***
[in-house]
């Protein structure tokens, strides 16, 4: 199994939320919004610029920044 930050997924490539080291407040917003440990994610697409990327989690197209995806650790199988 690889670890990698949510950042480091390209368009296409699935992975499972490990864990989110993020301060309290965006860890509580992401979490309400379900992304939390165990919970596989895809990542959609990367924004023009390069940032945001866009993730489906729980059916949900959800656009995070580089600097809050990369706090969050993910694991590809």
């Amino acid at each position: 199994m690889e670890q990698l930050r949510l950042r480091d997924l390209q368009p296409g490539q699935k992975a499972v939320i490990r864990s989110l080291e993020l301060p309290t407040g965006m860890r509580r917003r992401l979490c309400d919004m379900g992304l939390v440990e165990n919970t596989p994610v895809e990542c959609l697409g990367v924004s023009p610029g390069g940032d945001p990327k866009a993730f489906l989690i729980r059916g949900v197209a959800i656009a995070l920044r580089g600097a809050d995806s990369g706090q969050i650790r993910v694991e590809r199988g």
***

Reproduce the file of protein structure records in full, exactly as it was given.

[in-house]
């Protein structure tokens, strides 16, 4: 199994939320919004610029920044 930050997924490539080291407040917003440990994610697409990327989690197209995806650790199988 690889670890990698949510950042480091390209368009296409699935992975499972490990864990989110993020301060309290965006860890509580992401979490309400379900992304939390165990919970596989895809990542959609990367924004023009390069940032945001866009993730489906729980059916949900959800656009995070580089600097809050990369706090969050993910694991590809």
């Amino acid at each position: 199994m690889e670890q990698l930050r949510l950042r480091d997924l390209q368009p296409g490539q699935k992975a499972v939320i490990r864990s989110l080291e993020l301060p309290t407040g965006m860890r509580r917003r992401l979490c309400d919004m379900g992304l939390v440990e165990n919970t596989p994610v895809e990542c959609l697409g990367v924004s023009p610029g390069g940032d945001p990327k866009a993730f489906l989690i729980r059916g949900v197209a959800i656009a995070l920044r580089g600097a809050d995806s990369g706090q969050i650790r993910v694991e590809r199988g």